Two years ago, when I first wrote about accelerator funds, they were something of a curiosity. Give a team of smart engineers enough money—usually between $15,000 and $50,000—to keep them in ramen and air mattresses, mentor them, and then put them in front of investors.
Today, the model is attracting some serious money. This morning, Boulder-based TechStars announced that it had raised $24 million from a collection of VCs that includes the Foundry Group, DFJ Mercury, and SoftBank Capital. The upshot is that in addition to getting their normal seed stage investment, start-ups accepted into TechStars, which now operates in four cities, will have the option to take an extra $100,000 in the form of a convertible note.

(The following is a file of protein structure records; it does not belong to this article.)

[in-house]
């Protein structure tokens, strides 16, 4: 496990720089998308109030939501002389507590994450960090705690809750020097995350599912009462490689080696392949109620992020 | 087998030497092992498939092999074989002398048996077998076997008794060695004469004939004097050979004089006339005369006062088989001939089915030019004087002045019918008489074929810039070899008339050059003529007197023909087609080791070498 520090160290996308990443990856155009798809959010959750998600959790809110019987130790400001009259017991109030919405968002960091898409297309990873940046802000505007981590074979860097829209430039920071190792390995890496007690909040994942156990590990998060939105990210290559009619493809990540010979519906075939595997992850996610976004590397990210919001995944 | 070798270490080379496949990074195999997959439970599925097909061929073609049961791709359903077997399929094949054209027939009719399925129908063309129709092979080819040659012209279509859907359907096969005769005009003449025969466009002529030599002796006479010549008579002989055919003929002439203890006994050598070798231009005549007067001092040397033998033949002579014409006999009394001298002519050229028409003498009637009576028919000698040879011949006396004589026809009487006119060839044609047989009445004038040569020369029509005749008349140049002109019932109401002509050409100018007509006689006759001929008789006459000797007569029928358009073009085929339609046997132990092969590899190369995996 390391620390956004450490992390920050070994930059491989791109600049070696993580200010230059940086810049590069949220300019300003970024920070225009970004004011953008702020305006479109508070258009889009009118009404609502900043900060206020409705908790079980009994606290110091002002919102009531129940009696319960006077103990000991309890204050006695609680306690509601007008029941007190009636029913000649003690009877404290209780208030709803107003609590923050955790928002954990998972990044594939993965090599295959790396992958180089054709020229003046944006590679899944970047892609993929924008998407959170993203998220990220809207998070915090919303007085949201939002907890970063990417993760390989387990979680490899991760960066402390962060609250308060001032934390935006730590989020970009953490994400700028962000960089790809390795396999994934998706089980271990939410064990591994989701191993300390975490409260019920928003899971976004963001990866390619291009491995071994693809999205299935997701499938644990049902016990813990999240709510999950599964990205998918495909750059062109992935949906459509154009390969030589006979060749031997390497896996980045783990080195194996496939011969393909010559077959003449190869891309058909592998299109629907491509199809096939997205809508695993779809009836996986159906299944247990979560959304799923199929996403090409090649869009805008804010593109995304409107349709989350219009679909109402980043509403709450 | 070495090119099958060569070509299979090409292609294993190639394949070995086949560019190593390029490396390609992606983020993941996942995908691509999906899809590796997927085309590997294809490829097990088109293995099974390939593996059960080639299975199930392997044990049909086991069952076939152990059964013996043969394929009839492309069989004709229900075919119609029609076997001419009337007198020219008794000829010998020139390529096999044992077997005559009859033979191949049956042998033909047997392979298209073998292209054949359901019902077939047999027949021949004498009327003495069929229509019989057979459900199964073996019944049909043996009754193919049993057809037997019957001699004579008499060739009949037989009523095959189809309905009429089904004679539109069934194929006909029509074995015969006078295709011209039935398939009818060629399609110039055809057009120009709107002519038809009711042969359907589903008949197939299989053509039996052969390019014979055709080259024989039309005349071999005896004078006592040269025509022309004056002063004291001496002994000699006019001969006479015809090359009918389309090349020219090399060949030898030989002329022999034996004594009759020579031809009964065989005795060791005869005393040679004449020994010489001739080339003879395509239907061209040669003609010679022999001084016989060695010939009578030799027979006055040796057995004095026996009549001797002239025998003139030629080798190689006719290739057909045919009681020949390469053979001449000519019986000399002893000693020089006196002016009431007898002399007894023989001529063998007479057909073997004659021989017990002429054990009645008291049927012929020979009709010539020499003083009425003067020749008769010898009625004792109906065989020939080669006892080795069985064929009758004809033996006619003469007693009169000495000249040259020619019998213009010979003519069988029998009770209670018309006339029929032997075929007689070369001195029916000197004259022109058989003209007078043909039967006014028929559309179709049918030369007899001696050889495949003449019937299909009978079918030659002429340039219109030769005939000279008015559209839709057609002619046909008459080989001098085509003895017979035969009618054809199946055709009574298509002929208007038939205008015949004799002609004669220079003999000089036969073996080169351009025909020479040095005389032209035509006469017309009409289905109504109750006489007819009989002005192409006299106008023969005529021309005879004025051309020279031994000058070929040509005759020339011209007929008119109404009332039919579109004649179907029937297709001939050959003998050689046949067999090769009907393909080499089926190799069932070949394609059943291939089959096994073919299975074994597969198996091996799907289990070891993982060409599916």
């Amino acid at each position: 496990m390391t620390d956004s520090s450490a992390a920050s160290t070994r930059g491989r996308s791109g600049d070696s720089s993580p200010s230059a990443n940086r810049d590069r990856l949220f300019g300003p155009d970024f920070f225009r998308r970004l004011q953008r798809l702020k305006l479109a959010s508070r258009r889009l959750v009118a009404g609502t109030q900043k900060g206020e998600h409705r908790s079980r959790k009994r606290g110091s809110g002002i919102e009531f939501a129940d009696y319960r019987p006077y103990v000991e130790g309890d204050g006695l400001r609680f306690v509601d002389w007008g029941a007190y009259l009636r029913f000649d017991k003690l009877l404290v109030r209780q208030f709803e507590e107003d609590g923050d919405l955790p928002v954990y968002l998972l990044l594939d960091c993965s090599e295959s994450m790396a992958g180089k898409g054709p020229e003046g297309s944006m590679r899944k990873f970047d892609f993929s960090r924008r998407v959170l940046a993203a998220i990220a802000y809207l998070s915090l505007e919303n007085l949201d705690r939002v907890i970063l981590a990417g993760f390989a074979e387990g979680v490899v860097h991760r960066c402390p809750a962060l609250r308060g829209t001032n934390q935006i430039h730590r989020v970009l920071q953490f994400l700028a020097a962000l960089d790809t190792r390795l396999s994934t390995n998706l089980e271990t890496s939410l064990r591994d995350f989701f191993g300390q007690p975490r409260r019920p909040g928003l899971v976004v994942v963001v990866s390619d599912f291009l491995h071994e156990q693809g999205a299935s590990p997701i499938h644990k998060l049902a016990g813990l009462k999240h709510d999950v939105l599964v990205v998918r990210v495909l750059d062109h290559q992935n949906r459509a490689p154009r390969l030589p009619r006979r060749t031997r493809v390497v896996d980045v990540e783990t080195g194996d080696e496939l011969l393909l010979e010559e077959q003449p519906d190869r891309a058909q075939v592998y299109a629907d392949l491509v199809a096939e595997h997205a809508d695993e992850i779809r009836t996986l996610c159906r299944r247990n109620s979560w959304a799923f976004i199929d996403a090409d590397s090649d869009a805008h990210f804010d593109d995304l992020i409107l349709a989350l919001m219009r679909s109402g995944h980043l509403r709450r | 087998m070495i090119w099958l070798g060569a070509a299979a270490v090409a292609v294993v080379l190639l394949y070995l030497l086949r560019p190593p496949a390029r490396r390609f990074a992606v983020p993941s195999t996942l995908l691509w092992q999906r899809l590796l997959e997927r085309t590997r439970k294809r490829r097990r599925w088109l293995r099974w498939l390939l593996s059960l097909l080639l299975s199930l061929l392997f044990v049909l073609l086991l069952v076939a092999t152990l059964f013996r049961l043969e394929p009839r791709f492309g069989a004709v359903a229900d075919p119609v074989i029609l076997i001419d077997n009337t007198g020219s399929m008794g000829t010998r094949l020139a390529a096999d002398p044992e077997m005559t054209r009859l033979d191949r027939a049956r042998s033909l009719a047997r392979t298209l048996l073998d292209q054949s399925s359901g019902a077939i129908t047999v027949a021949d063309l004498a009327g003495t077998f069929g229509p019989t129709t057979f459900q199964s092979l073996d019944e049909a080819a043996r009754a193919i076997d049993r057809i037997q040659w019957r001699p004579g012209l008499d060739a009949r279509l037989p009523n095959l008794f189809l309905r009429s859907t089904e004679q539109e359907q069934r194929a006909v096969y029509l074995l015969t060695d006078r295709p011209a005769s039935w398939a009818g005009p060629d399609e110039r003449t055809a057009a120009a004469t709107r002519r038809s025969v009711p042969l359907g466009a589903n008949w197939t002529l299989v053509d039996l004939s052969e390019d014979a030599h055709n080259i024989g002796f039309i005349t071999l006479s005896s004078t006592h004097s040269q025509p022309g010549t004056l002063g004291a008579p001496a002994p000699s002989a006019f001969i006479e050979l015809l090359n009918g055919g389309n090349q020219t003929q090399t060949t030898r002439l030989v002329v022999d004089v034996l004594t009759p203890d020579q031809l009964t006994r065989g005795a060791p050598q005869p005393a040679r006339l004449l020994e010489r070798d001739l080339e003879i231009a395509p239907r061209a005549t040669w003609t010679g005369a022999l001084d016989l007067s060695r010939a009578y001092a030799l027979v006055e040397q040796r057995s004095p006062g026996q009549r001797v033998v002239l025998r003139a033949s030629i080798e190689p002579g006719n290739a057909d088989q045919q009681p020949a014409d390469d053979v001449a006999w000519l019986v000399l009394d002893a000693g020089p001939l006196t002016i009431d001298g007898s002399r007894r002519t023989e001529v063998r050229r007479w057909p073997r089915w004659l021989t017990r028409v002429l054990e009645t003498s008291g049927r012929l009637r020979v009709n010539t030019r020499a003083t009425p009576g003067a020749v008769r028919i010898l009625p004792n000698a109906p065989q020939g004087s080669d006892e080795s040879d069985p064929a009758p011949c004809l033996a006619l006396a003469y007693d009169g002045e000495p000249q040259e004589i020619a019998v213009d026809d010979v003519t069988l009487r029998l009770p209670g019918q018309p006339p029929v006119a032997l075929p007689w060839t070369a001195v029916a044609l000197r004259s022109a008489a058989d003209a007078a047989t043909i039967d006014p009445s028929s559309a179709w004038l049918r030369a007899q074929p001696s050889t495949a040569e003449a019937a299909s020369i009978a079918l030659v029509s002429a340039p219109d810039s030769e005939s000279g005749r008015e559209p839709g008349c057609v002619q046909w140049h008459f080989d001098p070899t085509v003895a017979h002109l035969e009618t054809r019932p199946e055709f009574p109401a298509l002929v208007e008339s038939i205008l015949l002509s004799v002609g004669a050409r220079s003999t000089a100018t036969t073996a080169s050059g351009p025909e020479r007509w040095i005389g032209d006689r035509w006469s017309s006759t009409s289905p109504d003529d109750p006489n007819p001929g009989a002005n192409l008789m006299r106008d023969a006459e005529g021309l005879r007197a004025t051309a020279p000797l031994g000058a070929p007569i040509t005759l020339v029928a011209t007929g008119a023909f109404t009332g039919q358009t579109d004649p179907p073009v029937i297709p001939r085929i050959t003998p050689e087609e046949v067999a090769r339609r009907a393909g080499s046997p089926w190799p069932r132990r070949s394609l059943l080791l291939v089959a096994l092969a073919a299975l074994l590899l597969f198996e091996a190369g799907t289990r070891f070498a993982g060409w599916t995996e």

"This additional funding will allow TechStars companies to stay focused on making progress during the three-month program instead of spending that valuable time on early fundraising in order to make ends meet," says TechStars CEO David Cohen in a press release.
The deal puts TechStars companies on the similar financial footing as those of the accelerator pioneer Y Combinator, which announced a similar deal earlier this year whereby graduates of the program could opt to take $150,000 in funding from a consortium of angel investors that includes Ron Conway and Yuri Milner.